By Grainger Editorial Staff
Quick Tips #178
The NFPA 704: Hazardous Materials Identification System standard protects the health and safety of individuals who respond to fire and chemical emergencies in facilities or storage locations where the hazards of materials are not readily apparent or known. The standard addresses the health, flammability, instability and related hazards that are presented by short-term, acute exposure to a material during a fire, spill or other emergency-related condition.
NFPA 704: Hazardous Materials Identification System is a simple, recognizable and easily understood marking system that provides a general idea of the severity of the hazards of a material. The standard applies to industrial, commercial and institutional facilities that manufacture, process, use or store hazardous materials. The NFPA 704: Hazardous Materials Identification System standard does not apply to transportation requirements, general public use or occupational exposure.
A system of categories, colors and numbers was created to provide basic hazard information. It enables firefighters and other emergency personnel to easily decide whether or not to evacuate an area or proceed with emergency control operations. The three principal categories of identification are health, flammability and instability. A numerical range of 0 to 4 indicates the severity of the hazard, where 4 indicates the most severe and 0 indicates a minimal hazard.
The information is presented in a color and spatial arrangement of the numerical ratings: health hazard, blue, at the 9 o'clock position; flammability rating, red, at the 12 o'clock position; and the instability rating, yellow, at the 3 o'clock position. (Figure 2) Alternately, the square-on-point field is permitted to be any contrasting color. If this is the case, then the numbers themselves must be colored coded. (Figures 1 and 3)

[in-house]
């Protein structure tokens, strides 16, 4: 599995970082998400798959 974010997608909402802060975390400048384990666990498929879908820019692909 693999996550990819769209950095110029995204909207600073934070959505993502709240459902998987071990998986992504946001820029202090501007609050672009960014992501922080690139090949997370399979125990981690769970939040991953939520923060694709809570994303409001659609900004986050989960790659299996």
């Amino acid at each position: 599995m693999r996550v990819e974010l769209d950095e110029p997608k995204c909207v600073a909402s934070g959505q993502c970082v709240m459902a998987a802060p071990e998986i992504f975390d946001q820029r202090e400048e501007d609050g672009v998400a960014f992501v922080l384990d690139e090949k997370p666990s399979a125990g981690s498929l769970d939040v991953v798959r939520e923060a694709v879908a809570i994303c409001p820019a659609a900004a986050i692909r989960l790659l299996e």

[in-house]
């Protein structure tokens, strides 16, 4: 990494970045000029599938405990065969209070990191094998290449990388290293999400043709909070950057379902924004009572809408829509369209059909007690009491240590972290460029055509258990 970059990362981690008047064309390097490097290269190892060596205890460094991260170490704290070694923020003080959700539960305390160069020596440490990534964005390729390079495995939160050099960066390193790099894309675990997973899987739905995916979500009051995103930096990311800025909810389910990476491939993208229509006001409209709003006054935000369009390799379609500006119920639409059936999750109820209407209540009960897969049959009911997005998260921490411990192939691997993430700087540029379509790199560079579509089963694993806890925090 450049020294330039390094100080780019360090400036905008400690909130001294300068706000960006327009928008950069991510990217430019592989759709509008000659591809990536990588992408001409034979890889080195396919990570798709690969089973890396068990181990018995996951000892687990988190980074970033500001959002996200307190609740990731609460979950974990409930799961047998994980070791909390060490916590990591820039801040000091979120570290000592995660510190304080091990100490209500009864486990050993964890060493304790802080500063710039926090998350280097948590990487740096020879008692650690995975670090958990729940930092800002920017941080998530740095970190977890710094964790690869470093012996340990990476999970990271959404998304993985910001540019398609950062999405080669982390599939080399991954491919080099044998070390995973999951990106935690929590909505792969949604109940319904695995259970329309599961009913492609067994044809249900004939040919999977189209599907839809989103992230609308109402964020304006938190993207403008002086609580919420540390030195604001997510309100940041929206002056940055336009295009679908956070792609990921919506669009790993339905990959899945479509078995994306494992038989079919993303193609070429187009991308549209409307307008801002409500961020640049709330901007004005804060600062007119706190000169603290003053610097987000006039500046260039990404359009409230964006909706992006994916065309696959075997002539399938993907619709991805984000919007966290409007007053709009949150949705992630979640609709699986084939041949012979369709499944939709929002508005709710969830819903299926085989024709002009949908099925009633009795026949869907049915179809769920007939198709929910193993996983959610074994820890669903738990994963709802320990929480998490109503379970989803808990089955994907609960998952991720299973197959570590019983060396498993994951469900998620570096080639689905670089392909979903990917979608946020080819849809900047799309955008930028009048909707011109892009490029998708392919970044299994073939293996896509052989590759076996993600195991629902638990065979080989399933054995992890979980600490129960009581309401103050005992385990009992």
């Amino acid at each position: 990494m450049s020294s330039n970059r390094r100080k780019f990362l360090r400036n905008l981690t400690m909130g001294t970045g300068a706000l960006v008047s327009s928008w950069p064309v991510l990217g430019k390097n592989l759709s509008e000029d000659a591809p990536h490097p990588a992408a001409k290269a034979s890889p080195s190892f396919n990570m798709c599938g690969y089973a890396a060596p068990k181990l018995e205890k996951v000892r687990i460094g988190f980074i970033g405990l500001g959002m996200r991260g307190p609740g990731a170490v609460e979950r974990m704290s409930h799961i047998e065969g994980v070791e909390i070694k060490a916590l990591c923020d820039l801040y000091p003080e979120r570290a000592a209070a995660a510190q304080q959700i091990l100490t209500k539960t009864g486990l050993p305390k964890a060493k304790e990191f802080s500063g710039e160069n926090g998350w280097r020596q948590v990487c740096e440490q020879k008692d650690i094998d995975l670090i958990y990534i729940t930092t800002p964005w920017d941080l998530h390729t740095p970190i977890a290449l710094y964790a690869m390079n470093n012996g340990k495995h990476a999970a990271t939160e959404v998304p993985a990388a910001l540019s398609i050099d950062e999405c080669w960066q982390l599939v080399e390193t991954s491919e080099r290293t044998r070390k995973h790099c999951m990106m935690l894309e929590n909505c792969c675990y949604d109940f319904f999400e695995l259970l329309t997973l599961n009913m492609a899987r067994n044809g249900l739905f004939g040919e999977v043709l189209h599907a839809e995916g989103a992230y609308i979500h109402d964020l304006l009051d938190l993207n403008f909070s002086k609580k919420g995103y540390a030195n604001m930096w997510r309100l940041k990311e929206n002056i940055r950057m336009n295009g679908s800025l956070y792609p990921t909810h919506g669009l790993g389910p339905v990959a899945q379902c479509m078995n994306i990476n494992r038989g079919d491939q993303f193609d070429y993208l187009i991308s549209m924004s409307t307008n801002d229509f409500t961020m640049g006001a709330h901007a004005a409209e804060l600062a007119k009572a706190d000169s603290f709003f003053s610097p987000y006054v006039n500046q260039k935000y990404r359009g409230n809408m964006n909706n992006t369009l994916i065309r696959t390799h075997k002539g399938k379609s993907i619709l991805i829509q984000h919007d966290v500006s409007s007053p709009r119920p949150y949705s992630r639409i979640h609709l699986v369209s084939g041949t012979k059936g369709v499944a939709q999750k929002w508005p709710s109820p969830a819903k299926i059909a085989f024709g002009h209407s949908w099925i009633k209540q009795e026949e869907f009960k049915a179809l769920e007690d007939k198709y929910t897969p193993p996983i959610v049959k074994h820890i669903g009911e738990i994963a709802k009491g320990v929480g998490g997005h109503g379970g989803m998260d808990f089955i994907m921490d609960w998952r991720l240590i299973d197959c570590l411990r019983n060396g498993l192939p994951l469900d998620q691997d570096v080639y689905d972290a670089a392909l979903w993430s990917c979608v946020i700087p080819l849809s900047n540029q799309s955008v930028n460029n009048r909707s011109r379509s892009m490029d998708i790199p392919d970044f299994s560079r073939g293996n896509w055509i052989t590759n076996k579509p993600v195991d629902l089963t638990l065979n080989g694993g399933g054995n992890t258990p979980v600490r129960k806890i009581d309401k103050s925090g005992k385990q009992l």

The fourth space at the 6 o'clock position is reserved for indicating unusual reactivity with water. It is designated by the letter W with a line through the center. No special color is associated with this symbol. If the space isnt needed to indicate reactivity with water, only then can the space be used to indicate other unusual hazards. For example, materials that possess oxidizing properties are identified by the letters OX. (Figures 2 and 3)
Assignment of Ratings
Only people who are technically competent and experienced in interpreting the hazard criteria contained in the NFPA 704: Hazardous Materials Identification System standard can determine the correct numerical ratings for a specific material. The system is based on relative, rather than absolute values. Therefore, varying conditions of storage and use can result in different ratings being assigned to the same material by different people. In situations where a variety of materials is present at one location (e.g., warehouses, storage rooms or laboratories), considerable judgment is required to properly assign ratings to that area. Assignment of ratings is based on factors that encompass both knowledge of the inherent hazards of the material as well as its anticipated behavior under conditions of exposure to fire or fire-control procedures. For additional information on hazard rating assignment, see NFPA 704 (appendix B, C, and D), NFPA 49: Hazardous Chemicals Data and NFPA 325: Guide to Fire-Hazard Properties of Flammable Liquids, Gases and Volatile Solids.
Q: Is The NFPA 704 a requirement? Who enforces this requirement?
A: The NFPA 704: Hazardous Materials Identification System standard is a voluntary standard; each local jurisdiction determines whether or not it will be maintained as a requirement.
Q: How is a rating determined for a facility containing many different hazard materials?
A: Hazard evaluations and numerical ratings must be performed by persons who are technically competent and experienced in the interpretation of hazard criteria. Assignment of ratings requires a vast knowledge of the inherent hazards of materials and the anticipated changes in behavior when reactive materials are exposed to fire or fire-control procedures.
Fire Protection Guide to Hazardous Materials. National Fire Protection Association. 12th edition, 1997.
The information contained in this article is intended for general information purposes only and is based on information available as of the initial date of publication. No representation is made that the information or references are complete or remain current. This article is not a substitute for review of current applicable government regulations, industry standards, or other standards specific to your business and/or activities and should not be construed as legal advice or opinion. Readers with specific questions should refer to the applicable standards or consult with an attorney.